Interactions between H- and He-shell convection layers have been seen in 1D stellar models of massive Pop III stars \cite{WW,LC} but until recently have not been investigated in detail. Using the 1D stellar evolution code \texttt{MESA}, we find that when this event occurs in a 45 \,\mathrm{M_Pop III model, it leads to H-burning luminosities of $\mathrm{\log L_HL_sim13$ due to convective-reactive mixing at the interface between the two shells. These conditions render 1D models unreliable and we will report on initial results of our new project to investigate the hydrodynamic nature of mixing at the interface between the H- and He-convection zone (Fig.\,1). This mixing is similar to H-ingestion events found in other environments, such as He-shell flashes in low-mass stars \cite{FH1,FH2} and may lead to the \textit{i}-process with neutron densities of $\approx 10^{13} \mathrm{cm}^{-3}$, reproducing the nucleosynthetic abundance patterns (Fig.\,2) existing in some of the most metal-poor stars \cite{PopIII-ip}. We have now also investigated in more detail the conditions for Ca production in Pop III stars, and specifically the role of the 19\mathrm{F}(p,\gamma)^{20}\mathrm{Ne}$reaction. Using default rates, we find that unless mixing between H-and He layers is involved Ca is produced at a level at least a factor 10 below the value observed in the most Fe-poor star. Speaker: Ondrea Clarkson (University of Victoria) • 19:00 Heavy puzzle pieces: Learning about the i process from Pb abundances 1h 30m The large majority of elements heavier than iron are formed by the slow (s) and rapid (r) neutron capture processes. However, it has become clear that a neutron capture process operating at neutron densities intermediate to the s and r process (i process) gives rise to its own characteristic abundance pattern. This i-process pattern is successful at reproducing observed heavy-element abundances that could not be explained previously, e.g. those of carbon-enhanced metal-poor stars that show enrichments of s- and r-process elements (CEMP-s/r). The required high neutron densities may occur in the thermal pulses of Asymptotic Giant Branch (AGB) stars as a result of proton ingestion episodes. However, the sites of the i process are as yet unknown. Comparing theoretical predictions of i-process nucleosynthesis with the observed abundance patterns of CEMP stars and post-AGB stars in the Magellanic Clouds allows us to learn about the thermodynamic properties of possible i-process sites. In particular the Pb abundances may hold the key to solving this mystery because this is one element that is predicted to be significantly enhanced by the s process at low metallicities, in contrast to observations of post-AGB stars which only show low to moderate Pb enhancements. In this talk I will present the results of nuclear-network calculations of i-process nucleosynthesis in comparison to observations. Speaker: Melanie Hampel (Monash University) • 19:00 Impacts of nuclear-physics uncertainty on nup-process nucleosynthesis 1h 30m We evaluated the uncertainty relevant to nup-process nucleosynthesis using a Monte-Carlo centred approach. Based on a realistic and general prescription of temperature dependent uncertainty, we have examined the impact on the nup-process in several physical parameters of astrophysical models. We calculated the total uncertainty of final abundances caused by nuclear-physics inputs and identified key reactions that have significant impacts on the nucleosynthesis products. In the presentation, we will suggest the priority list of nuclear reactions to be investigated in future experiments and/or calculations. Speaker: Nobuya Nishimura (YITP, Kyoto University) • 19:00 Improving nuclear data input for r-process calculations around A~80 1h 30m The distribution of solar system elemental abundances, after correction for s-process contributions, shows a maximum around A ∼ 80 sometimes called the 1 st r-process abundance peak. However the origin of the elements contributing to this peak is uncertain and several astrophysical processes have been proposed. Observations in ancient ultra metal poor stars [1] indicate that other mechanisms contribute here and may be even dominant [2]. We consider here a weak r-process [3], which can occur in core-collapse supernova events [4] or neutron star mergers [5]. Sensitivity studies [6] indicate the need to measure half-lives T_1/2 and neutron emission probabilities Pn for neutron-rich nuclei in this region, as the prediction of different theoretical alculations disagree significantly, and these quantities shape the final abundance distributions. The BRIKEN project was launched to expand our knowledge on T 1/2 and P n values to not-yet-accessed very neutron-rich nuclei over the entire nuclear chart, that are important for r-process abundance calculations. It exploits the very large beam intensities of the RIBF facility at RIKEN [7] and the selection capability of the BigRIPS in-flight separator [8] adding new advanced state-of-the-art instrumentation. We will report about the experiment performed in June 2017 aiming at the A ∼ 80 region, where the BRIKEN neutron counter [10] was combined with the AIDA implant and decay detector [9]. Some preliminary results for T 1/2 and P n values will be presented and compared with theoretical calculations. Their impact on calculated abundances will be explored. References [1] C. Sneden et al., Ann. Rev. Astron. Astroph. 46, 24 (2008). [2] C.J. Hansen et al., Astroph. J. 797, 123 (2014). [3] R. Surman et al., AIP Advances 4, 041008 (2014). [4] S. Wanajo, Astroph. J. Lett. 770, L22 (213). [5] A. Perego et al., Month. Not. Roy. Astron. Soc. 443, 3134 (2014) [6] T. Shafer et al., Phys. Rev. C 893, 055802 (2016). [7] H. Okunoet al., Prog. Theor. Exp. Phys. 2012, 03C002 (2012). [8] T. Kubo et al., Prog. Theor. Exp. Phys. 2012, 03C003 (2012). [9] T. Davinson et al., http://www2.ph.ed.ac.uk/ td/AIDA/ [10] A. Tarifeo-Saldivia et al., J. Instrum. 12, 04006 (2017). Speaker: Alvaro Tolosa Delgado (IFIC (Instituto de Fisica Corpuscular)) • 19:00 Indirect (n,gamma)91,92Zr Cross Section Measurements for the s-Process 1h 30m The playground for the nucleosynthesis is found in the interior of stars and/or in extreme cosmic events. The major contributors to creating heavier elements are the neutron capture processes. The key question for these processes is whether the nuclear system after neutron absorption will keep the neutron and emitting gamma rays to dissipate the energy, or will it eject the neutron or other particles/fragments and thereby producing other elements? For the s-process, this question is important at the so-called branch points, where the beta-decay rate is comparable with the (n,gamma) rate. Nuclear level densities (NLDs) and gamma-ray strength functions (gammaSFs) are essential quantities in the determination of the (n,gamma) rates. At the Oslo cyclotron laboratory, we have used the 92Zr(p,p gamma)92Zr and 92Zrp,d gamma)91Zr reactions to extract NLDs and gammaSFs using the Oslo method. These 91,92Zr gammaSF data, combined with photonuclear cross sections, cover the whole energy range from E_gamma~1.5MeV up to the giant dipole resonance at E_gamma~17MeV. The wide-range gammaSF data display structures at E_gamma~9.5MeV, compatible with a superposition of the spin-flip M1 resonance and a pygmy E1 resonance. Furthermore, the gammaSF shows a minimum at E_gamma~2-3 MeV and an increase at lower gamma-ray energies, known as.... The experimentally constrained NLDs and gammaSFs are shown to reproduce known (n,gamma) and Maxwellian-averaged cross sections for 91,92Zr using the reaction code, thus serving as a benchmark for this indirect method of estimating (n,gamma) cross sections for Zr isotopes. References E.M.Burbidge, et al., Rev. Mod. Phys. {\bf 29}, 547 (1957). M.Guttormsen, et al., Phys. Rev. C {\bf 96}, 024313 (2017). H.Utsunomiya, et al., Phys. Rev. Lett. {\bf 100}, 162502 (2008). Speaker: Magne Guttormsen (University of Oslo) • 19:00 Influence of variations in the astrophysical conditions and alpha,mathrm{n} reaction rate uncertainties on the nucleosynthesis in neutrino-driven supernova ejecta 1h 30m Despite the rapid progress in supernova simulations and experimental nuclear astrophysics the astrophysical and nuclear physics uncertainties are still large and critically affect the nucleosynthesis. Thus, we address both sources of uncertainty and investigate their influence on the nucleosynthesis in neutron-rich neutrino-driven supernova ejecta. Our systematic study of the astrophysical conditions relies on steady-state models due to the high computational costs of hydrodynamic simulations. We present different abundance patterns which can be synthesized in neutron-rich supernova ejecta and give an overview of the potential nucleosynthesis evolution in supernova simulations \cite{Bliss2018}. Based on the survey of the astrophysical conditions we study the impact of the nuclear physics uncertainties on the nucleosynthesis with our main focus on the (\alpha,mathrm{n}) reactions. (alpha,mathrm{n}) reactions are essential to redistribute matter and to reach heavier nuclei in neutron-rich ejecta. Their uncertainties arise from the statistical model and its nuclear physics input \cite{Pereira2016}. We present the results of our Monte Carlo sensitivity study to identify individual critical reactions. The reduction of the uncertainties in these reactions will significantly decrease the influence of nuclear physics uncertainties. Since the nucleosynthesis path evolves close to stability, the critical reactions can be measured with new radioactive beam facilities like FRIB or FAIR in the near future. Speaker: Julia Bliss (TU Darmstadt) • 19:00 Inhomogeneity Primordial Magnetic Field, non Maxwell-Boltzmann Distribution of Ions, and their Effect on Big Bang Nucleosynthesis 1h 30m Cosmological theory of Big Bang nucleosynthesis (BBN) predicts the right amount of production of the light elements 2H, 3He, 4He, and 7Li in the early universe to constrain several cosmological parameters. We find that the abundance of these elements can be affected strongly by a stochas- tic primordial magnetic field (PMF) whose strength is spatially inhomogeneous. We assume a large-scale stochastic PMF with a power law (PL) correlation function and strength that follows a Gaussian distribution, while the total energy density is uniform. We show that the distribution function of particles deviates from the Maxwell-Boltzmann (MB) distribution with the stochastic PMF fluctuations being taken into account. This deviation is related to ρλ and σ which are scale invariant (SI) strength of PMF energy density and fluctuation parameter. We perform a BBN network calculation by taking account of non-MB distribution generated by PMF strength distri- bution, and show the elemental abundances as a function of baryon to photon ratio η, ρλ, and σ. We then concluded that the fluctuation of PMF strength reduces 7Be production and enhances 2H production. We analyze thermonuclear reaction rates compared with classical MB framework, find that the charged particles reaction rates are very different from each other due to the Coulomb penetration effects. On the other hand, neutron induced reaction rates almost maintain the same amplitudes as those in the MB distribution. We also show that the distribution function in our PMF model indicates a linear drift with a relatively steeper sloop than the MB distribution in terms of Fokker-Plank equation. Finally, we constrain the parameters ρλ and σ for our fluctuated PMF model from observed abundances of 4He and 2H. In this model, 7Li abundance is significantly reduced within an allowed region from observational constraints. Speaker: Yudong Luo (University of Tokyo) • 19:00 Isomeric RIB Production of Aluminum-26 1h 30m 26mathrmAl is known as the first specific radioactivity detected via characteristic beta-delayed gamma-ray by astronomical telescopes. Despite a lot of effort over the past three decades, the particular production sites of galactic 26Al are not well understood and there is a discrepancy between observations and theories on estimated abundance of 26mathrmAl in the interstellar medium. Its isomer, 26Al, which is$Jpi=0+ and has a short lifetime of 6.35~s compared with the ground state, 26gAl, which is Jpi=5+ and T_{1/2}=0.72~Myr, may play an important role to the problem because it falls to 26Mg as super allowed Fermi transition and does not emit any gamma-rays. The two states, 26g,Al, are suggested to be in transition and in thermal equilibrium by thermal photons via low-lying 1+ state, at least in extremely high temperature environments, such as a supernova. However the experimental information on the isomer is poorly examined and thus was requested for further experimental study by stellar modelers. The RI beam production of 26mAl is a step to approach the puzzles of the abundance under the equilibrium. We will present an overview of the experiment to produce the isomeric RI beam of 2Al and measure proton elastic resonant scattering with a thick target in inverse kinematics by using the Center for Nuclear Study low-energy radioactive ion beam separator (CRIB), located at RIKEN Nishina Center.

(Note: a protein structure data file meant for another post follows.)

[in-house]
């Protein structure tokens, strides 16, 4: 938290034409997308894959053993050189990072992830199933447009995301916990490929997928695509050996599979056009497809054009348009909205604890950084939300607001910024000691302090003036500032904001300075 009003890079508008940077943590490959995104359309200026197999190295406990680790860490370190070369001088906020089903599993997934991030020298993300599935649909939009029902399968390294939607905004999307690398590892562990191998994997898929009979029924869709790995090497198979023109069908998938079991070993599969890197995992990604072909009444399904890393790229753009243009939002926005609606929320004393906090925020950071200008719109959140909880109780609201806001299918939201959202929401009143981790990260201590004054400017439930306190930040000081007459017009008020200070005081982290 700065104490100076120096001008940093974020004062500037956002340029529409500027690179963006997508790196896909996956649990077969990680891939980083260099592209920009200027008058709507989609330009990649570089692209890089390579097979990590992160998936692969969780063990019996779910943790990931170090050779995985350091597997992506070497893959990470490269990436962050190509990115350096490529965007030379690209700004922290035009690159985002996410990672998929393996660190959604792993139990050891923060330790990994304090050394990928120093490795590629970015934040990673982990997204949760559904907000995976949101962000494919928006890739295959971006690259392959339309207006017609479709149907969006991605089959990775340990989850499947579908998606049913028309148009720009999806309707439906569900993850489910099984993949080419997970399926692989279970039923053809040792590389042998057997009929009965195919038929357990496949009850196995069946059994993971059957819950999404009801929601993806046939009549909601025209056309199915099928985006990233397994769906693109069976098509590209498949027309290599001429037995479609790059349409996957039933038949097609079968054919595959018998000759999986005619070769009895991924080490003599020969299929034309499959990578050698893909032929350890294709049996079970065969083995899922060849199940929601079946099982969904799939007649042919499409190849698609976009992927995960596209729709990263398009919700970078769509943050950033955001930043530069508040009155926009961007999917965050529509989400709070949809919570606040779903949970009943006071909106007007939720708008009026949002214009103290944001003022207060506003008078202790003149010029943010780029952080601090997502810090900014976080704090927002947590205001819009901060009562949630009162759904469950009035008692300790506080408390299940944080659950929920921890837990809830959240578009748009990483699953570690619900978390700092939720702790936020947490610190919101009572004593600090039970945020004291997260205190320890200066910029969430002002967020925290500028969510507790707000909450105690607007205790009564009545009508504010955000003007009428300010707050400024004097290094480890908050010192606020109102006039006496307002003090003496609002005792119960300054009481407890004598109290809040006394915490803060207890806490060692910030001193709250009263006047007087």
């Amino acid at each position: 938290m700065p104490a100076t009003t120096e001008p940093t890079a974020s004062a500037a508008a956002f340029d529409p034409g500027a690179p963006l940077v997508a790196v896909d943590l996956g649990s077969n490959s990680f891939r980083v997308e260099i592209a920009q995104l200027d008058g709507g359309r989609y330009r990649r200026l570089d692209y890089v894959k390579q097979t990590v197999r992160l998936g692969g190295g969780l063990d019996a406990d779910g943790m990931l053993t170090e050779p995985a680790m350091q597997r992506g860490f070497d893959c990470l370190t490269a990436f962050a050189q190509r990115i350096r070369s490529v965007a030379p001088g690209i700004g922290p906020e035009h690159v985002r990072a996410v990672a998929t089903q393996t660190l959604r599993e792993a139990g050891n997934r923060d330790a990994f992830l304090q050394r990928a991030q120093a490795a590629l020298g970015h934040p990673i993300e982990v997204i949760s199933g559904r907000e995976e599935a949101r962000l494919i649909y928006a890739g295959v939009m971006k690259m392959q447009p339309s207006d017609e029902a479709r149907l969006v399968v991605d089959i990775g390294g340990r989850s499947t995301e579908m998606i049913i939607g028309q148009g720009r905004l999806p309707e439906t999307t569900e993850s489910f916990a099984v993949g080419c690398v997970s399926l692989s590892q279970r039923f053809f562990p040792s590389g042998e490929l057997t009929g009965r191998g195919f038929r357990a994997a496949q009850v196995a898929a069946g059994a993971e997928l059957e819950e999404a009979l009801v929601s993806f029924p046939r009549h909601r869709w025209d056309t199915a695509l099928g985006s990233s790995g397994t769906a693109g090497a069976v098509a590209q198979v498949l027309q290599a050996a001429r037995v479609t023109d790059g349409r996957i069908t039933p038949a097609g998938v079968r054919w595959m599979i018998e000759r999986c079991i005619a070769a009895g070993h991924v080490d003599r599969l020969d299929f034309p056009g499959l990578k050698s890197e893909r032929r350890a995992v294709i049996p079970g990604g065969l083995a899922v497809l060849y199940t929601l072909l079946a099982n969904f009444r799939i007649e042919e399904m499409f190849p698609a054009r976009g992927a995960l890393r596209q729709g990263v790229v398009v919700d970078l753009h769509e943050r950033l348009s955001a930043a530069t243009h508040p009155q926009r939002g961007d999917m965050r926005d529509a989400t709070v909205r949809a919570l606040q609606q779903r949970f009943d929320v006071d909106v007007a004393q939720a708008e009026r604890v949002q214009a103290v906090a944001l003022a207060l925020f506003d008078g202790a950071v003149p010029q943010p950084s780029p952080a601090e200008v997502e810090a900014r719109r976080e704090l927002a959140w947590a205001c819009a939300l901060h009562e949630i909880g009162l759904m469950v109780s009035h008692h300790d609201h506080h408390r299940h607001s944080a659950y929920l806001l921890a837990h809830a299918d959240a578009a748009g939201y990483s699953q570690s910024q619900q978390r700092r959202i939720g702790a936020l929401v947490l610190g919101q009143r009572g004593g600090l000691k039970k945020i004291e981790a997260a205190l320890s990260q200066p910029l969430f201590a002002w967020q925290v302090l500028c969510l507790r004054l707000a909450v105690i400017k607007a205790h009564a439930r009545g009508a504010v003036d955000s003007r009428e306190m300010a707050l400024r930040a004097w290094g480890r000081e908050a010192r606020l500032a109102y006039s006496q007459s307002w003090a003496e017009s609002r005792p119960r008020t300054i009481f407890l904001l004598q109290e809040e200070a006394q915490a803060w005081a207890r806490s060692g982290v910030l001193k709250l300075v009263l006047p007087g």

Speaker: Shimizu Hideki (Center for Nuclear Study, the University of Tokyo)